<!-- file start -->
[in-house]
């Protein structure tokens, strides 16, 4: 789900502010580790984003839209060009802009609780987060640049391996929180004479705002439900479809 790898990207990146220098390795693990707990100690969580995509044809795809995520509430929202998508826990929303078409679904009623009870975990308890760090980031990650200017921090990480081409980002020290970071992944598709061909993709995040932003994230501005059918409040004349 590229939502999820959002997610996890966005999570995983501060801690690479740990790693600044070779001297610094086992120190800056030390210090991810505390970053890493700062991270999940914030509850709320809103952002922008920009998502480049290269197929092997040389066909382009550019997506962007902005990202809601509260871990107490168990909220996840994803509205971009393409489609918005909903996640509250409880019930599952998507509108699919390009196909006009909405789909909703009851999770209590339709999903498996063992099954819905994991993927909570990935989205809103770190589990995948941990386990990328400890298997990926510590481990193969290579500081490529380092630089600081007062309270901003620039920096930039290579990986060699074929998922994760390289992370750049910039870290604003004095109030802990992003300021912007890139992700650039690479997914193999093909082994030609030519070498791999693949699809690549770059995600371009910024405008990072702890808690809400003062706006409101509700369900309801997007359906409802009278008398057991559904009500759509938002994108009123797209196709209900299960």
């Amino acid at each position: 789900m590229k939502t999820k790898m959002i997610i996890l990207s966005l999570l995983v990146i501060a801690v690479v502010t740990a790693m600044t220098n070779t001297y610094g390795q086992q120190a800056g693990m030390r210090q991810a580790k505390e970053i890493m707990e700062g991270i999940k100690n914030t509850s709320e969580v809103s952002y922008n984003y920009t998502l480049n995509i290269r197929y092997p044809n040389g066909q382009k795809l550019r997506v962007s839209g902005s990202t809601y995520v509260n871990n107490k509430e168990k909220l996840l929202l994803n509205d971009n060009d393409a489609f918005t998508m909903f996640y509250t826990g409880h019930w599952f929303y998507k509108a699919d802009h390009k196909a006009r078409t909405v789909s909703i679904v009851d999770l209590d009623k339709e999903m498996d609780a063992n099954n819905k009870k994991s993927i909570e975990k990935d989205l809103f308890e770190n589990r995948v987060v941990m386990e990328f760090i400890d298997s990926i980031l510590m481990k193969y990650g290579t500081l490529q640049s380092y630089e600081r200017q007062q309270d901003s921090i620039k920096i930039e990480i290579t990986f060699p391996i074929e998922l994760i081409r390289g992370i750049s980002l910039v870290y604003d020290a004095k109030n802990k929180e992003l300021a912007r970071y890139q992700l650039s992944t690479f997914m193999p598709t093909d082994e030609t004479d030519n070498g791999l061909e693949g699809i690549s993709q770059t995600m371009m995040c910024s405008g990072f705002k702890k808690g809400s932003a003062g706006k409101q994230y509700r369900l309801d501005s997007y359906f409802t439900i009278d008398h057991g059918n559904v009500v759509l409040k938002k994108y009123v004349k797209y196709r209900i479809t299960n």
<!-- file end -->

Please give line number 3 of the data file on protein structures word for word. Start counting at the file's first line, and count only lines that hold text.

């Amino acid at each position: 789900m590229k939502t999820k790898m959002i997610i996890l990207s966005l999570l995983v990146i501060a801690v690479v502010t740990a790693m600044t220098n070779t001297y610094g390795q086992q120190a800056g693990m030390r210090q991810a580790k505390e970053i890493m707990e700062g991270i999940k100690n914030t509850s709320e969580v809103s952002y922008n984003y920009t998502l480049n995509i290269r197929y092997p044809n040389g066909q382009k795809l550019r997506v962007s839209g902005s990202t809601y995520v509260n871990n107490k509430e168990k909220l996840l929202l994803n509205d971009n060009d393409a489609f918005t998508m909903f996640y509250t826990g409880h019930w599952f929303y998507k509108a699919d802009h390009k196909a006009r078409t909405v789909s909703i679904v009851d999770l209590d009623k339709e999903m498996d609780a063992n099954n819905k009870k994991s993927i909570e975990k990935d989205l809103f308890e770190n589990r995948v987060v941990m386990e990328f760090i400890d298997s990926i980031l510590m481990k193969y990650g290579t500081l490529q640049s380092y630089e600081r200017q007062q309270d901003s921090i620039k920096i930039e990480i290579t990986f060699p391996i074929e998922l994760i081409r390289g992370i750049s980002l910039v870290y604003d020290a004095k109030n802990k929180e992003l300021a912007r970071y890139q992700l650039s992944t690479f997914m193999p598709t093909d082994e030609t004479d030519n070498g791999l061909e693949g699809i690549s993709q770059t995600m371009m995040c910024s405008g990072f705002k702890k808690g809400s932003a003062g706006k409101q994230y509700r369900l309801d501005s997007y359906f409802t439900i009278d008398h057991g059918n559904v009500v759509l409040k938002k994108y009123v004349k797209y196709r209900i479809t299960n």